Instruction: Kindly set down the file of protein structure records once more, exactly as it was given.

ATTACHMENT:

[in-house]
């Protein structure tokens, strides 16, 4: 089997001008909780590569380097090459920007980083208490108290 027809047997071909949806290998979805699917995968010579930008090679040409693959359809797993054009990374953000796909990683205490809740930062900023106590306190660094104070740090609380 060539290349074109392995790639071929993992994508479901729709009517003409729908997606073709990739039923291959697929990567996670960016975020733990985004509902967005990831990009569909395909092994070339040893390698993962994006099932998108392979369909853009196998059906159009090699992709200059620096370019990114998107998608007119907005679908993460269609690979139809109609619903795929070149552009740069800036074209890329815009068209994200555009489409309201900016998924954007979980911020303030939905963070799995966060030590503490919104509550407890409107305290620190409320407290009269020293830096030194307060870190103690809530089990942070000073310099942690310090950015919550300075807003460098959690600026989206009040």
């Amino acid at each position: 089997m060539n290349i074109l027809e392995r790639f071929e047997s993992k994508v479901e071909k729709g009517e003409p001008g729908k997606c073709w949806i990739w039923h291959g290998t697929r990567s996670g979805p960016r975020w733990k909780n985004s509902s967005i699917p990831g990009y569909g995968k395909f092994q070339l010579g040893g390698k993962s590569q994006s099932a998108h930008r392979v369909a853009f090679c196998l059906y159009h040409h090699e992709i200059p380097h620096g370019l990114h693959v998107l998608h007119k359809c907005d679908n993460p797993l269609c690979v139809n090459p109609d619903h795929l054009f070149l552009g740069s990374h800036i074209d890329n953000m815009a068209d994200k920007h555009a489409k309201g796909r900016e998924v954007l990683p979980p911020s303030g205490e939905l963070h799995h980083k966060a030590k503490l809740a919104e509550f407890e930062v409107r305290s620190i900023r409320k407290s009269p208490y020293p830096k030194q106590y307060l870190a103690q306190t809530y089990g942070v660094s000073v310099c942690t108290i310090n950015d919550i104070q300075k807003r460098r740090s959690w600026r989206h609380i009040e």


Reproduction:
[in-house]
């Protein structure tokens, strides 16, 4: 089997001008909780590569380097090459920007980083208490108290 027809047997071909949806290998979805699917995968010579930008090679040409693959359809797993054009990374953000796909990683205490809740930062900023106590306190660094104070740090609380 060539290349074109392995790639071929993992994508479901729709009517003409729908997606073709990739039923291959697929990567996670960016975020733990985004509902967005990831990009569909395909092994070339040893390698993962994006099932998108392979369909853009196998059906159009090699992709200059620096370019990114998107998608007119907005679908993460269609690979139809109609619903795929070149552009740069800036074209890329815009068209994200555009489409309201900016998924954007979980911020303030939905963070799995966060030590503490919104509550407890409107305290620190409320407290009269020293830096030194307060870190103690809530089990942070000073310099942690310090950015919550300075807003460098959690600026989206009040």
């Amino acid at each position: 089997m060539n290349i074109l027809e392995r790639f071929e047997s993992k994508v479901e071909k729709g009517e003409p001008g729908k997606c073709w949806i990739w039923h291959g290998t697929r990567s996670g979805p960016r975020w733990k909780n985004s509902s967005i699917p990831g990009y569909g995968k395909f092994q070339l010579g040893g390698k993962s590569q994006s099932a998108h930008r392979v369909a853009f090679c196998l059906y159009h040409h090699e992709i200059p380097h620096g370019l990114h693959v998107l998608h007119k359809c907005d679908n993460p797993l269609c690979v139809n090459p109609d619903h795929l054009f070149l552009g740069s990374h800036i074209d890329n953000m815009a068209d994200k920007h555009a489409k309201g796909r900016e998924v954007l990683p979980p911020s303030g205490e939905l963070h799995h980083k966060a030590k503490l809740a919104e509550f407890e930062v409107r305290s620190i900023r409320k407290s009269p208490y020293p830096k030194q106590y307060l870190a103690q306190t809530y089990g942070v660094s000073v310099c942690t108290i310090n950015d919550i104070q300075k807003r460098r740090s959690w600026r989206h609380i009040e």